By George Capsis
I recently opened this email…“CHASE FRAUD PROTECTION SERVICES: Please tell us if you, or somebody you authorized, charged your card for: Navy Yard Gas $96.85.”
On this day, the cyber crooks went right around the globe from the U.S. to China and Russia with sweeping electronic speed and the exquisite arrogance of complete impunity. Were they now buying gas on my Chase card?
And what about this email from “FRAUD PROTECTION SERVICES” in San Antonio, Texas—a phony name if I ever heard one? Anything from Texas has to be fake so I went to the bank. The nice, young Chase officer furrowed his brows and phoned the security office. A rapid, hard voice instantly clattered forth and demanded I close and open a new card right away. I obeyed.
But wait! I publish a newspaper and I must think of our readers who may experience the same cyber theft.
“How did they get the number of my card?” I asked the nice, young Chase officer who looked pained as he offered, “I don’t know.” He then called the Branch Manager who politely talked in circles and circles and handed me the official Chase pamphlet—30 pages of fine print. He referred to page 9, paragraph 3 (I can’t find the book now so that may not be the right page).
Some time ago, I received a robot call from Chase telling me that somebody was trying to remove thousands of dollars from my account. The voice asked if that was OK. After blurting out to the robot voice that it was not OK, I marched with righteous indignation to the bank to protest—With that much money about to be stolen, a humanoid should have called, not a robot! I received furrowed brows, a sympathetic drone, and vague allusions to: “That’s how the bank does it.”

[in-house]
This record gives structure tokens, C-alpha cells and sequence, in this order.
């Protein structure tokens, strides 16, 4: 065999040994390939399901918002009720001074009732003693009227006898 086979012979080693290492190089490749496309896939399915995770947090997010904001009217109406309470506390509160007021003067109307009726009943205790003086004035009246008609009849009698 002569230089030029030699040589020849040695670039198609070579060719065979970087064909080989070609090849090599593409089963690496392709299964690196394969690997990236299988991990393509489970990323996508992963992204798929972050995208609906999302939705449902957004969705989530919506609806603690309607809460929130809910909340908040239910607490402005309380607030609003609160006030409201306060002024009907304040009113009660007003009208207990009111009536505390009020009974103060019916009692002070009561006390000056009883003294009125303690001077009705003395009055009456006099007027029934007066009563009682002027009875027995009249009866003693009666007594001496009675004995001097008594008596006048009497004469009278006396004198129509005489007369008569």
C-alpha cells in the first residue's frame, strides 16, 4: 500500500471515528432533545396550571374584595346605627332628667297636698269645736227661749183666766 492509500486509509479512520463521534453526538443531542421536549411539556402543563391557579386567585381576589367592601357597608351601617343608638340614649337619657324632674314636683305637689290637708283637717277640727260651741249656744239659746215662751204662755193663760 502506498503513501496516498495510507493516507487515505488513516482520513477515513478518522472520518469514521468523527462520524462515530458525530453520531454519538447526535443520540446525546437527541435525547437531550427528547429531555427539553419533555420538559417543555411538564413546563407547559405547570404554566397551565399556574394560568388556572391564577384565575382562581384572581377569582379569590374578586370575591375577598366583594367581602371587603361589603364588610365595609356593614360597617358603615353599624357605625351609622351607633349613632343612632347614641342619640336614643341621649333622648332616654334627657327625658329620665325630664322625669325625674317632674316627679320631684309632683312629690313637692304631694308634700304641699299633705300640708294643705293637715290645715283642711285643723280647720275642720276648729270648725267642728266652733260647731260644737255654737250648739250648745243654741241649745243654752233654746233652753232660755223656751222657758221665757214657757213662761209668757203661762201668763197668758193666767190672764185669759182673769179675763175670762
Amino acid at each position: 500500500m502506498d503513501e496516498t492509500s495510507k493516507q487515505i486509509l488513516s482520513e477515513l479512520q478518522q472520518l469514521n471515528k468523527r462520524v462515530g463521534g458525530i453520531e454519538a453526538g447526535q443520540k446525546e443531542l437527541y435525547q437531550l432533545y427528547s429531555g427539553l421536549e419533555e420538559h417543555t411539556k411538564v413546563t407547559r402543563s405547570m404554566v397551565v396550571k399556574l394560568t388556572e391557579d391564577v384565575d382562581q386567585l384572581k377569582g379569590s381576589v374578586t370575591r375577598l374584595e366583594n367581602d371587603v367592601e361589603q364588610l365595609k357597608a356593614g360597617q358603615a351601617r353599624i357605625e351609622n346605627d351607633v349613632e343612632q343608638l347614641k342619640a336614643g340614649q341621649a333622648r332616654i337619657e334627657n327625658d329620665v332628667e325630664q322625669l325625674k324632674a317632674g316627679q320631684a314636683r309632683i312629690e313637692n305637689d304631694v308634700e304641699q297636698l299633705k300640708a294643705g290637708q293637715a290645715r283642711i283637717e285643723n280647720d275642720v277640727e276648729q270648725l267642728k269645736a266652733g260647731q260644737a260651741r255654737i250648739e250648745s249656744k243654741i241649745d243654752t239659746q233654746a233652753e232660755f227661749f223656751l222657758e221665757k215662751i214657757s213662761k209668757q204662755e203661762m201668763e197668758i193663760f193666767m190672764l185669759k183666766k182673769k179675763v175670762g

Yes, well, I am the man who slaps bullying cops so I emailed Jamie Dimon, the handsome young Greek-American Chase President who went to Bronx Science. He came right back with, “Sorry, we get so many of these attempts we have to use computers.”
I foolishly boasted to my nice, young Branch Manager that Jamie Dimon emailed me back. He, in turn, gossiped to the District Manager who went insane—How could you let a customer send an email to Jamie Dimon? The District Manager then had every copy of WestView removed and stuffed into other people’s news boxes around the subway entrance.
My email protest went unheeded because, as I discovered later, you don’t send emails to Jamie Dimon but to the lady in charge of reading Jamie Dimon’s emails. She decides if they should be put on his desk. Oh, but last week the lovely new Branch Manager all on her own, without prompting, smiled and offered “You can leave your papers.”
Computers will not only rob our few bucks from the bank but the human exchange as well.